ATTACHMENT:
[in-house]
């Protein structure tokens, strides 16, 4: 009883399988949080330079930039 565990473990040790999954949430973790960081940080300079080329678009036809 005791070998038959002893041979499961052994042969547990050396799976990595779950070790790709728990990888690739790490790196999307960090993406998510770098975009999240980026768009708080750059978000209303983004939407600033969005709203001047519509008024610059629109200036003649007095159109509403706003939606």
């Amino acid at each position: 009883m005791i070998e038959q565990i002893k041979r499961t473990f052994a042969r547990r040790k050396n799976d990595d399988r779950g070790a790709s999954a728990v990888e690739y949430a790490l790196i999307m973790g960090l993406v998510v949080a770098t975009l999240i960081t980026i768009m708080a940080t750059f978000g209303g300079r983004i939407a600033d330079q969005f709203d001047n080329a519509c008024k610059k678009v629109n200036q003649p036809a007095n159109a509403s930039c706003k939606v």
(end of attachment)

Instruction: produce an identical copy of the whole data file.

[in-house]
């Protein structure tokens, strides 16, 4: 009883399988949080330079930039 565990473990040790999954949430973790960081940080300079080329678009036809 005791070998038959002893041979499961052994042969547990050396799976990595779950070790790709728990990888690739790490790196999307960090993406998510770098975009999240980026768009708080750059978000209303983004939407600033969005709203001047519509008024610059629109200036003649007095159109509403706003939606």
């Amino acid at each position: 009883m005791i070998e038959q565990i002893k041979r499961t473990f052994a042969r547990r040790k050396n799976d990595d399988r779950g070790a790709s999954a728990v990888e690739y949430a790490l790196i999307m973790g960090l993406v998510v949080a770098t975009l999240i960081t980026i768009m708080a940080t750059f978000g209303g300079r983004i939407a600033d330079q969005f709203d001047n080329a519509c008024k610059k678009v629109n200036q003649p036809a007095n159109a509403s930039c706003k939606v």